I managed to blast that thing out 4 times before I started writing about it, and I honestly felt nothing but boredom the whole time I was listening to it. Everything sound extremely contrived, particularly the vocals, which had no real personality to speak of. I may have reached outside the sub-genre a bit for some of the contrasts I was making both in terms of vocals and musicianship, but the whole thing just came off as purposely generic and lazy. It was a different kind of negative listening experience than most of my other extremely negative reviews, in which I'd liken the listening experience to nails on a chalkboard; but rather an LP's worth of air conditioner noise.

I never really bothered with any of their later material, but I was told that their second album was exactly the same so I opted to skip it. Maybe at some point I will give the band another go just to see what I opted to miss out on, but for now I'm not feeling particularly inclined to do so.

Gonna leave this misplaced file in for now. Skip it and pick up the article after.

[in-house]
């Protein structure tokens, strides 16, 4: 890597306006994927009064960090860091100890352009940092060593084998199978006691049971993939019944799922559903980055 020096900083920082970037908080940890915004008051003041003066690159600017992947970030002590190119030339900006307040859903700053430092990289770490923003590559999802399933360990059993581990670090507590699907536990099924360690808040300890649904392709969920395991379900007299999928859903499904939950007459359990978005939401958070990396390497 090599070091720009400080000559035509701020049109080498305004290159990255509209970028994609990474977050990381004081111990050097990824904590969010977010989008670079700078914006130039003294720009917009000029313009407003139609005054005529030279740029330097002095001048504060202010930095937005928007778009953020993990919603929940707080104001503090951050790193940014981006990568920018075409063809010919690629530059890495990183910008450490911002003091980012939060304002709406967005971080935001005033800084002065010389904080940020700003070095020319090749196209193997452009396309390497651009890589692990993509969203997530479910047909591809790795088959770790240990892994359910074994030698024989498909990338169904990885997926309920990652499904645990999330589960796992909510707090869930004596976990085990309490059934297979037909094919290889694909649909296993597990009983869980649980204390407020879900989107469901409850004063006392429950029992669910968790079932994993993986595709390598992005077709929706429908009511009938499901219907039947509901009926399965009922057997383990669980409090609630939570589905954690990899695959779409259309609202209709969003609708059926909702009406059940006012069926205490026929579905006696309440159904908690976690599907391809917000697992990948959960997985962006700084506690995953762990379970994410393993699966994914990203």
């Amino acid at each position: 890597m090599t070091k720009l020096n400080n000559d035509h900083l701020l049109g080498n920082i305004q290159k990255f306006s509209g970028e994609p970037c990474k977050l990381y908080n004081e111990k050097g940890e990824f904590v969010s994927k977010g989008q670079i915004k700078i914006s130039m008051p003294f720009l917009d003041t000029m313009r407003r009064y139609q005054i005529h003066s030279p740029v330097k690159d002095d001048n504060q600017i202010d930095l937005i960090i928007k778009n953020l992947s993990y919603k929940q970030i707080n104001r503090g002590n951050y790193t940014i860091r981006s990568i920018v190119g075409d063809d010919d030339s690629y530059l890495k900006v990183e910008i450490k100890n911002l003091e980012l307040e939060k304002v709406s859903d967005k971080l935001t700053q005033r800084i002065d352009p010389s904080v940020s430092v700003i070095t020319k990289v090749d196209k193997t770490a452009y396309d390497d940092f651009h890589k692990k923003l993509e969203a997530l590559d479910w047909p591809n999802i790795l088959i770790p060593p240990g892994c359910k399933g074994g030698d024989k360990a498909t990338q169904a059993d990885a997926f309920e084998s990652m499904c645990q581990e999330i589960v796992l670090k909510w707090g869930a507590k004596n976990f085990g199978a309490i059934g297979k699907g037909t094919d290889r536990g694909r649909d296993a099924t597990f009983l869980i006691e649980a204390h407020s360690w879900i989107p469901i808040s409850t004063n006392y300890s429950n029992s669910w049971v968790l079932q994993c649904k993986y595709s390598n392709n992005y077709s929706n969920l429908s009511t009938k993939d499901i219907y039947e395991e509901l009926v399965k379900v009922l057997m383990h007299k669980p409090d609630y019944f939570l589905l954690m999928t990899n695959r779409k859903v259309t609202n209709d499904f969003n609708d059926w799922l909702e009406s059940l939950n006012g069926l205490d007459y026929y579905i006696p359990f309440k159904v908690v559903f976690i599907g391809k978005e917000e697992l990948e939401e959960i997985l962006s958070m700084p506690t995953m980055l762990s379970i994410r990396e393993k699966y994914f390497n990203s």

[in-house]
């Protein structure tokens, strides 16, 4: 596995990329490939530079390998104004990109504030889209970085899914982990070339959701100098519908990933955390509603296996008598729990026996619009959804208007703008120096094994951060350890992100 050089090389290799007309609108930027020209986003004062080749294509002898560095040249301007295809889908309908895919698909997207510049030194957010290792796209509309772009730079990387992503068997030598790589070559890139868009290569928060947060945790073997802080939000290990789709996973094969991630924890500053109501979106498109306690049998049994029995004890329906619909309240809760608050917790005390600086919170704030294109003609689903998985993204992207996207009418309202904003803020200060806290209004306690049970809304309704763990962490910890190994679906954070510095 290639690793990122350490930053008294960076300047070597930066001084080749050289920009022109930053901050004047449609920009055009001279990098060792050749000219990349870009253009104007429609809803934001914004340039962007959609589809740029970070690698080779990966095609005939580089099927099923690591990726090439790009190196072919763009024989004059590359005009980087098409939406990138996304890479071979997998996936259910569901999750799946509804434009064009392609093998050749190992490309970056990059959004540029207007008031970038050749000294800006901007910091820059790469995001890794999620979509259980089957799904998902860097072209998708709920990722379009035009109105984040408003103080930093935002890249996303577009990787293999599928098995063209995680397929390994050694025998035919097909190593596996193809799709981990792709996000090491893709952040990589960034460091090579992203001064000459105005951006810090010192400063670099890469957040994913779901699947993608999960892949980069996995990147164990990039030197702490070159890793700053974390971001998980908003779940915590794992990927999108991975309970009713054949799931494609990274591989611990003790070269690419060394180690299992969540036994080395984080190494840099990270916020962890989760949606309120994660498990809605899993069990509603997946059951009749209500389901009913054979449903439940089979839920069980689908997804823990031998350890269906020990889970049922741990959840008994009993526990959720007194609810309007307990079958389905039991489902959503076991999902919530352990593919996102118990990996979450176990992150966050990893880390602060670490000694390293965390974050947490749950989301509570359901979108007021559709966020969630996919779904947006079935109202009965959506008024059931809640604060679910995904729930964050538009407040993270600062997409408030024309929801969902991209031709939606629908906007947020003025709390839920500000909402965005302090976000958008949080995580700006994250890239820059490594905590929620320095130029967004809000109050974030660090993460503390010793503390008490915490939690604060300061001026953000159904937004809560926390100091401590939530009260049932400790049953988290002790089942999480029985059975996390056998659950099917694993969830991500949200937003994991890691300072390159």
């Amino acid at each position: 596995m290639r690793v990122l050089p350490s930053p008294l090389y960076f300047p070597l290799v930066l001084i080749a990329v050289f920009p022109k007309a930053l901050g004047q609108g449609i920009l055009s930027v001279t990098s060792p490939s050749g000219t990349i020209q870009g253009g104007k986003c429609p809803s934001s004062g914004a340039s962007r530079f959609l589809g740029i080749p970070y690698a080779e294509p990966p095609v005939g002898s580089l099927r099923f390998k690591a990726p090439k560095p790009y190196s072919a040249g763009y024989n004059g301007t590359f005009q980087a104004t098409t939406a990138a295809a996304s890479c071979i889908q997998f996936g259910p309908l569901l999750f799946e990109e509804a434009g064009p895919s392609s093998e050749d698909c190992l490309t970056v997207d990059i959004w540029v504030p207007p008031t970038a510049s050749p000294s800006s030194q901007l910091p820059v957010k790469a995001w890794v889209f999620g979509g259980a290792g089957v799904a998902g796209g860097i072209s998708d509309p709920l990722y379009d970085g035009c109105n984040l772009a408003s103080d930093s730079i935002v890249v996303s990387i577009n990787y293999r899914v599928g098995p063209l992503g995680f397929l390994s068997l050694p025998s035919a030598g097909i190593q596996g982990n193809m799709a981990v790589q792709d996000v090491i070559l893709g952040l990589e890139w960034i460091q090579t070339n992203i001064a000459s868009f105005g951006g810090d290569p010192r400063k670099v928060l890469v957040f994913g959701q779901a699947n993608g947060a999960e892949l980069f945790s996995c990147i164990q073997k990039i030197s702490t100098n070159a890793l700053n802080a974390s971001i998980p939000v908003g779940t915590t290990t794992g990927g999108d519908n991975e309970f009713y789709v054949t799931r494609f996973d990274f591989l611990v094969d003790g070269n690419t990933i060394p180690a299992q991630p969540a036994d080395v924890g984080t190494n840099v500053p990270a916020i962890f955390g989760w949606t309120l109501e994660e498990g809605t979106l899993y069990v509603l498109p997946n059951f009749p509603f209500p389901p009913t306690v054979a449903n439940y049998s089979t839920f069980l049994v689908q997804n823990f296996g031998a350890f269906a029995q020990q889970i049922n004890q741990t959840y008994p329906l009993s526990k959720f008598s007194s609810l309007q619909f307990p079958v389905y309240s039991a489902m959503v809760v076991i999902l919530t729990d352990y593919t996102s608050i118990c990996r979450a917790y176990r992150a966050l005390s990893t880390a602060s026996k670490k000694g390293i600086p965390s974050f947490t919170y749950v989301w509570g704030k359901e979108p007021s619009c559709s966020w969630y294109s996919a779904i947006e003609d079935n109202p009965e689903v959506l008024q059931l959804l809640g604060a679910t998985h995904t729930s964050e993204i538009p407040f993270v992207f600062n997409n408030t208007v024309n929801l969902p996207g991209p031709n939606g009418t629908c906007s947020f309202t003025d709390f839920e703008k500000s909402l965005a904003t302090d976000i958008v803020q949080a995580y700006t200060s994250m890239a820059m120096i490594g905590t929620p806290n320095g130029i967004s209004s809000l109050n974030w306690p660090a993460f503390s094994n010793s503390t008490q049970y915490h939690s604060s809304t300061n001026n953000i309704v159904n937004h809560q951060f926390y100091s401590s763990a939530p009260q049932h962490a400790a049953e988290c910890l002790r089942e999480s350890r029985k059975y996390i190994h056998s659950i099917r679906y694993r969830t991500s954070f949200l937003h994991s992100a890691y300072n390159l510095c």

That's a fair criticism I'd say. I'd check out Warp Riders though, really good concept album imo.

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SlevinKelevra
Metalhead

Joined: Sat Oct 15, 2016 5:56 pm
Posts: 540
Location: United States
PostPosted: Sun Oct 16, 2016 1:27 am 
 

there was a great story in LotFP about Cronise and how that crappy hipster carpetbagging Kemado records came up with the idea of thrusting the Sword onto the "scene"
sadly, it doesn't appear online anymore.

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Twisted_Psychology
Metal freak

Joined: Sat May 16, 2009 8:22 pm
Posts: 4121
Location: United States
PostPosted: Tue Dec 13, 2016 3:54 pm